USA Today publisher Gannett Co.'s  (GCI) - Get Report move to couple its $864 million hostile bid to acquire Tribune Publishing (TPUB)  with a "just vote no" campaign against the media company's directors is an unusual and rarely employed strategy but one that could encourage a shareholder lawsuit and help drive a deal.

Specifically, on Monday Gannett hiked its hostile offer to buy Tribune Publishing to $864 million, up from a $815 million bid made last month. The move comes after Gannett on May 2nd launched a "just vote no" campaign urging shareholders to oppose Tribune Publishing's eight incumbent director candidates as part of an effort to bolster its unsolicited bid.

The vote, which is scheduled to take place at Tribune Publishing's June 2 annual meeting, will have no binding impact on its management or board. However, a large negative vote against Tribune Publishing's directors would send a strong message that shareholders want the two sides to engage in discussions about a combination. The effort could also backfire - a weak vote of opposition would show the opposite is true.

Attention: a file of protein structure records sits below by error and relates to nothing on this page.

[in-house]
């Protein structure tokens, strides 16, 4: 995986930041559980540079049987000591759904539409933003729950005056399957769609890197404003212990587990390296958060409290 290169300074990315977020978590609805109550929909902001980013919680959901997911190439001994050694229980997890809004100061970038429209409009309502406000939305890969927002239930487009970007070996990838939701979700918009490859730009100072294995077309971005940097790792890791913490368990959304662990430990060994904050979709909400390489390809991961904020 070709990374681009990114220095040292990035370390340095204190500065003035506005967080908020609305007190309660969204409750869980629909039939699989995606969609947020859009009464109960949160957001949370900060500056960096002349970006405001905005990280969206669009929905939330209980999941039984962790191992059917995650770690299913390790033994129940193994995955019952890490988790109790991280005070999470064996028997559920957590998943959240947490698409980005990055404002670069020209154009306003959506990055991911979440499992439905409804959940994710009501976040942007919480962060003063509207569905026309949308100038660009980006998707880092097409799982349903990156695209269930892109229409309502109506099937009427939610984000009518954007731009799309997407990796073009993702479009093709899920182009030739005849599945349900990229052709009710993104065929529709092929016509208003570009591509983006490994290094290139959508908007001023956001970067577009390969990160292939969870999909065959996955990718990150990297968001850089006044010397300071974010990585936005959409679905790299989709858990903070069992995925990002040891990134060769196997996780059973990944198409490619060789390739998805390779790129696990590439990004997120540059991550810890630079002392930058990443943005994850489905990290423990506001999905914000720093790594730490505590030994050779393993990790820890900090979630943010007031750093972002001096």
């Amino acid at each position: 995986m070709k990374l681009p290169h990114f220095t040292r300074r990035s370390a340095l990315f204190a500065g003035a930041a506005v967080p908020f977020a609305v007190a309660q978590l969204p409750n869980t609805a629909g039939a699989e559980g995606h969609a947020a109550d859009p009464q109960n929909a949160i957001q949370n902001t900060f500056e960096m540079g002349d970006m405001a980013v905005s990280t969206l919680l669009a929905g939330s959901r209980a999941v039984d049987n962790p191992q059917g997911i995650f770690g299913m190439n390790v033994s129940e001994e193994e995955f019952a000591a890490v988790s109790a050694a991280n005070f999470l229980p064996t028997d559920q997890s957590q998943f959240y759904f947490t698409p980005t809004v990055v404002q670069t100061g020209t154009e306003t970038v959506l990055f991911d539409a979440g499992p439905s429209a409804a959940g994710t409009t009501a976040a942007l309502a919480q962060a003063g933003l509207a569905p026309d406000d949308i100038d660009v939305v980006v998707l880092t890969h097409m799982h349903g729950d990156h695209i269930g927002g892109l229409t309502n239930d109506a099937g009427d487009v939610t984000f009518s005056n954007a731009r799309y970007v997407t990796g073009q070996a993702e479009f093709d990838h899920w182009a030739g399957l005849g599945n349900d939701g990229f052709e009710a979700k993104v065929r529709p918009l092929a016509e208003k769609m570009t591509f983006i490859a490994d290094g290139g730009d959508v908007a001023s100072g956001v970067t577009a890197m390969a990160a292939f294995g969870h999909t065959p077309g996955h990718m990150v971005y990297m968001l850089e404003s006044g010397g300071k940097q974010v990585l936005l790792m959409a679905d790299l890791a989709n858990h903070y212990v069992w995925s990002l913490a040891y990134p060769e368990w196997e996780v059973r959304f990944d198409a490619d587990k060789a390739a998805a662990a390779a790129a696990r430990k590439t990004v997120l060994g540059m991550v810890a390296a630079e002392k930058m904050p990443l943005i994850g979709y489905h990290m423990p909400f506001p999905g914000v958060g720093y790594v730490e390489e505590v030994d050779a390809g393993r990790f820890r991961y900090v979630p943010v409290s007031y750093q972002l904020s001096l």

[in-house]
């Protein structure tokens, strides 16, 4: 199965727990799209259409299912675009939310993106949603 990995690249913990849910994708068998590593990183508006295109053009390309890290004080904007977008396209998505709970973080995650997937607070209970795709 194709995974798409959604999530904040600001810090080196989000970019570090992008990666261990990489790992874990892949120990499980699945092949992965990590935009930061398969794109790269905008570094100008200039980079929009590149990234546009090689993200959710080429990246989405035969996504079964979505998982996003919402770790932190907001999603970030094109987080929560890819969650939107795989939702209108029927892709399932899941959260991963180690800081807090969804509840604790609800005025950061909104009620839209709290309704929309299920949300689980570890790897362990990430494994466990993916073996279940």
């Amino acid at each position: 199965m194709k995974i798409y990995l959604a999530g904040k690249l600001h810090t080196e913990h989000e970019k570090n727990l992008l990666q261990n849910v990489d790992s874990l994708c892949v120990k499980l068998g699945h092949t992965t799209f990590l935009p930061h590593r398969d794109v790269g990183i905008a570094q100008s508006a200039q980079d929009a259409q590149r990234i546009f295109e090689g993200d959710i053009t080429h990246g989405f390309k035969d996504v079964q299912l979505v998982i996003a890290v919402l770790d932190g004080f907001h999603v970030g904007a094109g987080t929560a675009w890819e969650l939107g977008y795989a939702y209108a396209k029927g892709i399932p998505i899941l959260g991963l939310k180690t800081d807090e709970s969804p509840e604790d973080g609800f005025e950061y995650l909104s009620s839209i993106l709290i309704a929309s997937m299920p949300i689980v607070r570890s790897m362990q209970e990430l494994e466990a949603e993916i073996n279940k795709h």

In addition, the vote is intended, in part, to target Tribune Publishing's non-executive chairman, Michael Ferro. According to Gannett, Tribune issued common shares to Ferro at a price of $8.50 a share, a discount of $0.50 from Tribune Publishing's closing price on Feb. 3, the day prior to the announcement of the investment. Ferro holds a 16.5% stake in Tribune Publishing through Merrick Media LLC, an investment firm that he oversees.

Tribune describes the private placement transaction to Merrick Media as a deal that brought "growth capital" to Tribune Publishing to help it invest in digital initiatives as part of an effort to transform Tribune "for the benefit of all investors."